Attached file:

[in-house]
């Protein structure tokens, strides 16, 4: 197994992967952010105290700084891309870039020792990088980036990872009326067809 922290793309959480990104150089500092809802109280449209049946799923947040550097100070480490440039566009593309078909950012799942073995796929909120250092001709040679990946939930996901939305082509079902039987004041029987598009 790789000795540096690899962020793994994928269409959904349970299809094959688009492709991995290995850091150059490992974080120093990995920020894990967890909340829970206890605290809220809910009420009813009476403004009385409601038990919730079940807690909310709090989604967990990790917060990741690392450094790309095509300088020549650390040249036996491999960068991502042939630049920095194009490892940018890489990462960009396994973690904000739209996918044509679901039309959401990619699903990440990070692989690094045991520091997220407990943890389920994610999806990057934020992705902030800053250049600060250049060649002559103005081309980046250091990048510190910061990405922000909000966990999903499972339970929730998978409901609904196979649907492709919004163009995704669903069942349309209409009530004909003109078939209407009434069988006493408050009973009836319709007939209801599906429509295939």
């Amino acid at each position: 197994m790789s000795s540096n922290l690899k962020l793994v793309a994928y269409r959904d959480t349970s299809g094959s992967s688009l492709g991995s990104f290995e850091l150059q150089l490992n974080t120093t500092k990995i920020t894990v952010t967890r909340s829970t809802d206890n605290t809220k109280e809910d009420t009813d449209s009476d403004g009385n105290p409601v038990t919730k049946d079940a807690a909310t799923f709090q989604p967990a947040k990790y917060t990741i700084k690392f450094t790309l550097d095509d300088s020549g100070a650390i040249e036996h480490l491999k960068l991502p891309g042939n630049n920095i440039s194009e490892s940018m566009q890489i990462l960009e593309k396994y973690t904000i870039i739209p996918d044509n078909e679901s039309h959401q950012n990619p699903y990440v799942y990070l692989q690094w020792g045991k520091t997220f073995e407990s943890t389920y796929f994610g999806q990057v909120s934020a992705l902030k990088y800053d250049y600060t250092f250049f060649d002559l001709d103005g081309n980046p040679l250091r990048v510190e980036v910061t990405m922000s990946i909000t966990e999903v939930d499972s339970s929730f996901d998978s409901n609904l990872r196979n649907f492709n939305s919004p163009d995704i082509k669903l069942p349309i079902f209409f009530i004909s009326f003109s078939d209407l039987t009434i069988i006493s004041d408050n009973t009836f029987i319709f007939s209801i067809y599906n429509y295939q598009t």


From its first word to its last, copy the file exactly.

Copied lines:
[in-house]
């Protein structure tokens, strides 16, 4: 197994992967952010105290700084891309870039020792990088980036990872009326067809 922290793309959480990104150089500092809802109280449209049946799923947040550097100070480490440039566009593309078909950012799942073995796929909120250092001709040679990946939930996901939305082509079902039987004041029987598009 790789000795540096690899962020793994994928269409959904349970299809094959688009492709991995290995850091150059490992974080120093990995920020894990967890909340829970206890605290809220809910009420009813009476403004009385409601038990919730079940807690909310709090989604967990990790917060990741690392450094790309095509300088020549650390040249036996491999960068991502042939630049920095194009490892940018890489990462960009396994973690904000739209996918044509679901039309959401990619699903990440990070692989690094045991520091997220407990943890389920994610999806990057934020992705902030800053250049600060250049060649002559103005081309980046250091990048510190910061990405922000909000966990999903499972339970929730998978409901609904196979649907492709919004163009995704669903069942349309209409009530004909003109078939209407009434069988006493408050009973009836319709007939209801599906429509295939």
């Amino acid at each position: 197994m790789s000795s540096n922290l690899k962020l793994v793309a994928y269409r959904d959480t349970s299809g094959s992967s688009l492709g991995s990104f290995e850091l150059q150089l490992n974080t120093t500092k990995i920020t894990v952010t967890r909340s829970t809802d206890n605290t809220k109280e809910d009420t009813d449209s009476d403004g009385n105290p409601v038990t919730k049946d079940a807690a909310t799923f709090q989604p967990a947040k990790y917060t990741i700084k690392f450094t790309l550097d095509d300088s020549g100070a650390i040249e036996h480490l491999k960068l991502p891309g042939n630049n920095i440039s194009e490892s940018m566009q890489i990462l960009e593309k396994y973690t904000i870039i739209p996918d044509n078909e679901s039309h959401q950012n990619p699903y990440v799942y990070l692989q690094w020792g045991k520091t997220f073995e407990s943890t389920y796929f994610g999806q990057v909120s934020a992705l902030k990088y800053d250049y600060t250092f250049f060649d002559l001709d103005g081309n980046p040679l250091r990048v510190e980036v910061t990405m922000s990946i909000t966990e999903v939930d499972s339970s929730f996901d998978s409901n609904l990872r196979n649907f492709n939305s919004p163009d995704i082509k669903l069942p349309i079902f209409f009530i004909s009326f003109s078939d209407l039987t009434i069988i006493s004041d408050n009973t009836f029987i319709f007939s209801i067809y599906n429509y295939q598009t």